This is another in a series of articles intended to expose our readers to pertinent information regarding their fitness efforts. It is produced mainly on the basis of research done by Rodriguez “Rodja” Constantine, owner of REPTS (Registered Exercise Professionals & Therapists) and co-producer and host of FIT4LIFE the new television fitness program on DBS (5:30am and 6:00pm Mon – Fri). Rodja has over 20 years experience in the field.
SLEEP TIME AND HEALTHIER WEIGHT
Prior research has shown that not getting enough sleep can impact your weight, but new BYU research finds the consistency of your bed time and wake time can also influence body fat.
Exercise science professor Bruce Bailey studied more than 300 women from two major Western U.S. universities over the course of several weeks and found that those with the best sleeping habits had healthier weights.
The main findings from the study, published online in the American Journal of Health Promotion: • A consistent bed time and, especially, a consistent wake time are related to lower body fat. • Getting less than 6.5 or more than 8.5 hours of sleep per night is associated with higher body fat. • Quality of sleep is important for body composition.
Women in the study were first assessed for body composition, and then were given an activity tracker to record their movements during the day and their sleep patterns at night. Researchers tracked sleep patterns of the participants (ages 17-26) for one week.
The most surprising finding from the study, according to the researchers, was the link between bed time and wake time consistency and body weight. Study participants who went to bed and woke up at, or around the same time each day had lower body fat. Those with more than 90 minutes of variation in sleep and wake time during the week had higher body fat than those with less than 60 minutes of variation.
Wake time was particularly linked to body fat: Those who woke up at the same time each morning had lower body fat. Staying up late and even sleeping in may be doing more harm than good, Bailey said. “We have these internal clocks and throwing them off and not allowing them to get into a pattern does have an impact on our physiology,” Bailey said.
Bailey related consistent sleep patterns to having good sleep hygiene. When sleep hygiene is altered, it can influence physical activity patterns, and affect some of the hormones related to food consumption contributing to excess body fat.
Bailey and his team also found there was a sweet spot for amount of sleep: Those who slept between 8 and 8.5 hours per night had the lowest body fat.
Sleep quality also proved to have a strong relationship to body fat. Sleep quality is a measure of how effective sleep is, or how much time spent in bed is spent sleeping. Those who had better sleep quality had lower body fat.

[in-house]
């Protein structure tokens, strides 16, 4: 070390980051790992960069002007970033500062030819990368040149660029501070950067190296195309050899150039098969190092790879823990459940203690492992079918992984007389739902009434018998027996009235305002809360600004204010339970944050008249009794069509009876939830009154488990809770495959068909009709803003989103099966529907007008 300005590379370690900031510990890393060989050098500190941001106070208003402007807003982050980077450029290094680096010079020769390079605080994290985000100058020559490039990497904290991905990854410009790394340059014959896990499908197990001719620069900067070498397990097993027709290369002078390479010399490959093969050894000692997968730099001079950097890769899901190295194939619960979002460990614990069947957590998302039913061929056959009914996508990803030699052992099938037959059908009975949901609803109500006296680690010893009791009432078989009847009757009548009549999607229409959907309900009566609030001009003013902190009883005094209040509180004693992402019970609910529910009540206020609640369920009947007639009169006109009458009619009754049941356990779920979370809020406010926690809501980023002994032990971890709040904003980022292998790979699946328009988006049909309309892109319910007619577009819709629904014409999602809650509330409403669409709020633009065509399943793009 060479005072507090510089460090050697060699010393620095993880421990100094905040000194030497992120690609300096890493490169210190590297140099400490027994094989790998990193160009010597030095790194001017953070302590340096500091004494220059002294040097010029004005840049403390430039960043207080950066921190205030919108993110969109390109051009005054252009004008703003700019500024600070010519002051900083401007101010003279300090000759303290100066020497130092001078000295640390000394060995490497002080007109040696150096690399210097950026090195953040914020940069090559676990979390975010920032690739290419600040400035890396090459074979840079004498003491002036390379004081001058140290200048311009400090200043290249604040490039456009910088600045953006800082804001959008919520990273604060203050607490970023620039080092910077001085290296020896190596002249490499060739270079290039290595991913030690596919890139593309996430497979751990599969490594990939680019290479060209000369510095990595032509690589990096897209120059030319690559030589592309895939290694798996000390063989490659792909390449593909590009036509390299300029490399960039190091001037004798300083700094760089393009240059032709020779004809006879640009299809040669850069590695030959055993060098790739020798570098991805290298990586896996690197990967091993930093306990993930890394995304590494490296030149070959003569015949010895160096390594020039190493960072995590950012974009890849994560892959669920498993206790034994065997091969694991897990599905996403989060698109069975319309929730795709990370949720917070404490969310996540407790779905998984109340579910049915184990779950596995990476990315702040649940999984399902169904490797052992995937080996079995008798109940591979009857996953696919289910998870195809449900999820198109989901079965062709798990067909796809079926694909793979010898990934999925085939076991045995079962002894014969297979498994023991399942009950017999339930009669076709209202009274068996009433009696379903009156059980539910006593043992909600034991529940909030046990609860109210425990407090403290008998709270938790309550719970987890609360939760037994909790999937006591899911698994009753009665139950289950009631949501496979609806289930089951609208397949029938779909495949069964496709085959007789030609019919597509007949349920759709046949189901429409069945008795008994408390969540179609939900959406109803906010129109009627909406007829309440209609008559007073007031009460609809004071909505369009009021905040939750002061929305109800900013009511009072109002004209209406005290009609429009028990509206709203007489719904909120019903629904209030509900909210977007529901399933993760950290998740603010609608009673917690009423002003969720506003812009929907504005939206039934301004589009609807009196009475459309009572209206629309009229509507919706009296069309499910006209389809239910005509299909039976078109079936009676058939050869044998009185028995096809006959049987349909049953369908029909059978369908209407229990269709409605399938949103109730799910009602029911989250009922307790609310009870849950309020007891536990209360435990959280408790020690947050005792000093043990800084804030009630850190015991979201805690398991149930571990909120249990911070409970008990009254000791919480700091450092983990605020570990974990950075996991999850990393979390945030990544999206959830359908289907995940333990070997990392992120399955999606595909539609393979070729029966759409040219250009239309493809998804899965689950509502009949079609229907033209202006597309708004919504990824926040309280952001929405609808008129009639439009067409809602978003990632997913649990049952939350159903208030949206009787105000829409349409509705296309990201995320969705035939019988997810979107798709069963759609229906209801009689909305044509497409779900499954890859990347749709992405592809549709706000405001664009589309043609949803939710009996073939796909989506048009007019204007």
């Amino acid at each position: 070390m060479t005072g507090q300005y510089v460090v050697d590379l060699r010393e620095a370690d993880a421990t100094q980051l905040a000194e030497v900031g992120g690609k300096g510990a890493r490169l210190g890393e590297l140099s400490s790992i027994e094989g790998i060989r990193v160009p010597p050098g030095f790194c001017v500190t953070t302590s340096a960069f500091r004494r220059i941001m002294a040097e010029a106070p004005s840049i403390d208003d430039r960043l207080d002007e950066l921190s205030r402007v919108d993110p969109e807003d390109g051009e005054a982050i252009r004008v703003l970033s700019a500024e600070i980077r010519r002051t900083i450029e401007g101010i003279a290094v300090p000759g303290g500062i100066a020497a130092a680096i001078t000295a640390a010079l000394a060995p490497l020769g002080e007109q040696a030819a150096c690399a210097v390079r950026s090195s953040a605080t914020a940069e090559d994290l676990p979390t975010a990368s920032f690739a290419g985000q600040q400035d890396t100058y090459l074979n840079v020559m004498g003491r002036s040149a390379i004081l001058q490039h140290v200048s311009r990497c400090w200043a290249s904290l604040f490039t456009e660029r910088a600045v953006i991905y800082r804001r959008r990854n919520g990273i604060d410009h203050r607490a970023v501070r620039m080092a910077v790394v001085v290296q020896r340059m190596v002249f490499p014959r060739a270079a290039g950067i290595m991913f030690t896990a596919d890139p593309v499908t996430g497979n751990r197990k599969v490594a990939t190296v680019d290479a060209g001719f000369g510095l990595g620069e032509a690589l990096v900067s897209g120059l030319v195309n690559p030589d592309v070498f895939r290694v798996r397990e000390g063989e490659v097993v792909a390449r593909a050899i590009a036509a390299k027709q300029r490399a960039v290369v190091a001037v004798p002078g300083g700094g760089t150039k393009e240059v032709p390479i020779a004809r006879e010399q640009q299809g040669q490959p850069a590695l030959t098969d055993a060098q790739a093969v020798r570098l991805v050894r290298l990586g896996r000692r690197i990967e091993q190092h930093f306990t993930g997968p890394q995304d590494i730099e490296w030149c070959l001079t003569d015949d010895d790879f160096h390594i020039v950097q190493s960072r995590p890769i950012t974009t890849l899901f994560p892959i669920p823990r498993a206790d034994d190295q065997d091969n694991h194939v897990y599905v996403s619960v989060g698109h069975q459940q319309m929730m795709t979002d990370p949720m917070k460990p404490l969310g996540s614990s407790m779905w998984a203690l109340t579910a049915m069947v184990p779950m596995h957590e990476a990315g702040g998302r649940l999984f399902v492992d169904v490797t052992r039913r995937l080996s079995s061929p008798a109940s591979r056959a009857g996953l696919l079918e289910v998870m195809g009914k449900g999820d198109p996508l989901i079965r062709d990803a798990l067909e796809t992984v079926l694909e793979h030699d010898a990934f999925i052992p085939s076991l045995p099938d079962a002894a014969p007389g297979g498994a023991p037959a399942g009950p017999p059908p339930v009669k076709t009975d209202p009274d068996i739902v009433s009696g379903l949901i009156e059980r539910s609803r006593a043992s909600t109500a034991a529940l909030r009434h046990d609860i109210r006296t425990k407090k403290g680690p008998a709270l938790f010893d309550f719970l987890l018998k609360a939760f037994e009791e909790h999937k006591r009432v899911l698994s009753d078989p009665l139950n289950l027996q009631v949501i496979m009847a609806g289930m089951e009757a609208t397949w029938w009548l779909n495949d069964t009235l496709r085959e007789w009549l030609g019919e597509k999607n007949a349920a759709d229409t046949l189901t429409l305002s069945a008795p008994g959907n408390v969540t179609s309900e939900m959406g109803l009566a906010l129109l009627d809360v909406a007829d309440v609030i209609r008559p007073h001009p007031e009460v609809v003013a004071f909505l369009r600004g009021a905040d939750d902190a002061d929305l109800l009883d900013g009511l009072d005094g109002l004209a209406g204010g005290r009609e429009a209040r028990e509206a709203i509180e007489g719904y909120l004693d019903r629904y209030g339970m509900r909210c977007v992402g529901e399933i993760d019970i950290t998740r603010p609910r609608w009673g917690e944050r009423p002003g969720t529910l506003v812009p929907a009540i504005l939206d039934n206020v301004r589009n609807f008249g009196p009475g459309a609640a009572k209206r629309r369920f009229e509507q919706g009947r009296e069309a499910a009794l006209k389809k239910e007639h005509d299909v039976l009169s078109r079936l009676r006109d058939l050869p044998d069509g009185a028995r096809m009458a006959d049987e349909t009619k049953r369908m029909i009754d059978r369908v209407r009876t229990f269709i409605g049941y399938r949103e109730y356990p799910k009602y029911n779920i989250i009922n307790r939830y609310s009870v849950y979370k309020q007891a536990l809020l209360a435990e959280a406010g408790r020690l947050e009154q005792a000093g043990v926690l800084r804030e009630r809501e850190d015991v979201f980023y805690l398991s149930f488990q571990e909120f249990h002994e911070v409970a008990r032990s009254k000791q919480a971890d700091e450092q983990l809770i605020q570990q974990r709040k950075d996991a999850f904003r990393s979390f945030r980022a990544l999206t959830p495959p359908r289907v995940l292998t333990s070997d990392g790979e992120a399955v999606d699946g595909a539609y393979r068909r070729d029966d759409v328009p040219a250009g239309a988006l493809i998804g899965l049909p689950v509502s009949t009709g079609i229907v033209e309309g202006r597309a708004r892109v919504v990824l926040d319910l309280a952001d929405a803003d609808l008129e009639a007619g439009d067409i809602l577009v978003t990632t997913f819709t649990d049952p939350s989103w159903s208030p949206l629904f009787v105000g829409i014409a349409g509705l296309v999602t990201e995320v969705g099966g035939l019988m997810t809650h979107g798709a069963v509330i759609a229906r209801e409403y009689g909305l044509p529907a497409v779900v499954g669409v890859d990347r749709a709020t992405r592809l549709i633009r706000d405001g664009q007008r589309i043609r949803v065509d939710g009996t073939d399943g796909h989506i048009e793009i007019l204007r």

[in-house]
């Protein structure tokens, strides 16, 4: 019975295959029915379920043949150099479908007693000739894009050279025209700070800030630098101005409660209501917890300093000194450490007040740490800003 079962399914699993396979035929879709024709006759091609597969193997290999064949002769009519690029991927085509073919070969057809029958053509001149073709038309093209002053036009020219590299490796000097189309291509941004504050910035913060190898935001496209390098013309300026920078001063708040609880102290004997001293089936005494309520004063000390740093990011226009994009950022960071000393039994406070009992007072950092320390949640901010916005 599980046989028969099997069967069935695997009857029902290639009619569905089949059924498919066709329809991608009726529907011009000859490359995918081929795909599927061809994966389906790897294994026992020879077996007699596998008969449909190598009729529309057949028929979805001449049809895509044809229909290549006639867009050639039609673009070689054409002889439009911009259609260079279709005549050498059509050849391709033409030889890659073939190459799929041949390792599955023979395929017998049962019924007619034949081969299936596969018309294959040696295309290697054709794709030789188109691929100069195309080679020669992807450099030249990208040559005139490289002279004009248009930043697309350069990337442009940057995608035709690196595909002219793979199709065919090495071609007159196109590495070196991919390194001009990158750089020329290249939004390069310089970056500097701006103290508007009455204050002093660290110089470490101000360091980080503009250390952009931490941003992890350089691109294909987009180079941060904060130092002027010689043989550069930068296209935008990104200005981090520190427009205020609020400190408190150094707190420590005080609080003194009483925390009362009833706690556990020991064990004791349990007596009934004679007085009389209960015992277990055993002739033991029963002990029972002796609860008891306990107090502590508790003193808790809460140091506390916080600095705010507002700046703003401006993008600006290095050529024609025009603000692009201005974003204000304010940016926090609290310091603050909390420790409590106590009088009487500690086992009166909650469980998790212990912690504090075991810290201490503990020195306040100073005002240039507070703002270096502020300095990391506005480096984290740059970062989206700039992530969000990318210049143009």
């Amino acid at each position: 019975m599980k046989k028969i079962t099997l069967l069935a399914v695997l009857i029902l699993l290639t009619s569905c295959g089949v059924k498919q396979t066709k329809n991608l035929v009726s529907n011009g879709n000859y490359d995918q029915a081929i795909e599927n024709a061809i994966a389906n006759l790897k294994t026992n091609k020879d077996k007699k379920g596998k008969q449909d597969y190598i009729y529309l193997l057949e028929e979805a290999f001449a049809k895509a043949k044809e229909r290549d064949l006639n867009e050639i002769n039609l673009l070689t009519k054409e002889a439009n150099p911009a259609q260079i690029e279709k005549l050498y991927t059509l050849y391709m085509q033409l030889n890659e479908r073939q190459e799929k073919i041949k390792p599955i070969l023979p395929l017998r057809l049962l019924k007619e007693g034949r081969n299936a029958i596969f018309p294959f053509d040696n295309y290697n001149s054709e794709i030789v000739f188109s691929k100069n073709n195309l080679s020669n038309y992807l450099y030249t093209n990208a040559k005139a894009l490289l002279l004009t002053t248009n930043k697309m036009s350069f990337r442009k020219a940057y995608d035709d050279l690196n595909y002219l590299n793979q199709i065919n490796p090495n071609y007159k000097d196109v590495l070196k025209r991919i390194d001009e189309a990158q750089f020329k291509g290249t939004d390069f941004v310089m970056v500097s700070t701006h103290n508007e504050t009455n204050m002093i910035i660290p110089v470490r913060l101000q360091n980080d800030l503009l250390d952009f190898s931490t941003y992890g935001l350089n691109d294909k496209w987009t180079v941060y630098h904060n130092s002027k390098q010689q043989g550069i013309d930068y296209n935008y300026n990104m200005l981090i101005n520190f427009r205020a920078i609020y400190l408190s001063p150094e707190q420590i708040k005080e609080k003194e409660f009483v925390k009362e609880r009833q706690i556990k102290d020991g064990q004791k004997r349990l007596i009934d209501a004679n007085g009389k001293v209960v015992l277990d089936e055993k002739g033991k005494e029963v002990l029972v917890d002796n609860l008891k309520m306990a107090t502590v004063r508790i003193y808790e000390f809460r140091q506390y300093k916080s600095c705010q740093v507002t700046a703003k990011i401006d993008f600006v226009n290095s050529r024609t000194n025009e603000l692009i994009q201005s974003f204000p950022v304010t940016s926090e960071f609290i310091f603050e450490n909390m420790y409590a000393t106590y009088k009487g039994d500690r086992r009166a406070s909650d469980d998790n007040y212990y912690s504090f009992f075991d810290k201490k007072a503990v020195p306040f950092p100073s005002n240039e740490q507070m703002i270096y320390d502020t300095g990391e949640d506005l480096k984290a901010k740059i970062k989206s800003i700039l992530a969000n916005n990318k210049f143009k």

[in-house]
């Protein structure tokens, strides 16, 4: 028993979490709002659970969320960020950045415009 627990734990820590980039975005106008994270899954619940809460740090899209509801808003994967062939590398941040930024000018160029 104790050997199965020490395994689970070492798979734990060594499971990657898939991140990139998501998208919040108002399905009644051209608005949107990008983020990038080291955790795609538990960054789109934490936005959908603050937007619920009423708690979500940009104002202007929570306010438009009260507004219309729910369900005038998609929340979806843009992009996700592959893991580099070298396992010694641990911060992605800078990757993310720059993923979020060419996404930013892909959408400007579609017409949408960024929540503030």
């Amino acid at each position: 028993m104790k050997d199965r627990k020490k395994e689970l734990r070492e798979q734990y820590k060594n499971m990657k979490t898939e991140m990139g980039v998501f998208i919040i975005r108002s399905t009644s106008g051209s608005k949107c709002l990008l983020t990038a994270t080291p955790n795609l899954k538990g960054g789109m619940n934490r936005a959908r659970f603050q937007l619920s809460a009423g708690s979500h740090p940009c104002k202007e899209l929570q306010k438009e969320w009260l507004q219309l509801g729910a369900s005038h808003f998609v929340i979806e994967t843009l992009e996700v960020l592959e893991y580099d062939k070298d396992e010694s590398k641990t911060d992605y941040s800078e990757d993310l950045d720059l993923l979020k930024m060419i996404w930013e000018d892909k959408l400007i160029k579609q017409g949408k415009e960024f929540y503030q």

To improve sleep quality Bailey recommended exercising, keeping the temperature in the room cool, having a quiet room, having a dark room, and using beds only for sleeping.
“Sleep is often a casualty of trying to do more and be better and it is often sacrificed, especially by college students, who kind of wear it as a badge of honor,” Bailey said. The same is true for any goal oriented person who tends to prioritize career and entrepreneurial aspirations, etc as being more important that personal wellness, which includes good quality sleep. Ironically getting good quality sleep could be the difference between failure and success for all of us.
Consistent Bed, Wake Time Linked to Healthier Weight
Objectively Measured Sleep Patterns in Young Adult Women and the Relationship to Adiposity.
In the mean time here’s a fitness program to help you shed unwanted pounds, trim excess body fat, and sculpt a lean body. Each week, the workouts will become progressively challenging to keep you motivated toward your fitness and weight loss goals. Each exercise should be performed in sequence with one day of rest in between and each should eventually be completed within 30 to 45 minutes. This program is FREE and available by email to all readers. Personalized programmes are also available for a nominal fee. Subscribe to our website as reptsfitness.com to receive this week’s workout FREE , or contact us via our website to request your FREE personalized workout program for one body part of your choosing (i.e. arms, legs, glutes, etc.). Simply provide a brief description of what kind of results you would like and we’ll do the rest. You may also contact Rodja) or visit our website at reptsfitness.com or our Facebook page at faceboook.com/repts.fitness for more information and videos.
Rodriguez”Rodja” Constantine is a Certified Personal Trainer, Fitness Consultant and owner of REPTS ( Registered Exercise Professionals and Therapists), a Personal Training Studio located in the Richard Frederick Building in Castrires and in Rodney Bay opposite RJ Clarke. Rodja has over 20 years fitness experience and through REPTS offers upgradeable fitness packages (Personal and small Group Training, Body Analysis, Nutrition Counselling and Planning, NutriCare, FREE Cardio only Gym Membership, Physi-Fitness, and etc.) for one affordable monthly fee. Rodja also designs long term fitness plans and short term workout routines for use at home, your current gym, or when travelling. We invite you to visit REPTS for a free consultation and a tailored program that will best help you achieve your fitness goal. You may call at anytime at 758-722-3763 during business hours (4:30a.m. – 10:00p.m.) to schedule an FREE consultation and trial session. . Subscribe to our website at reptsfitness.com or follow repts on facebook at facebook.com/repts.fitness. Call for details.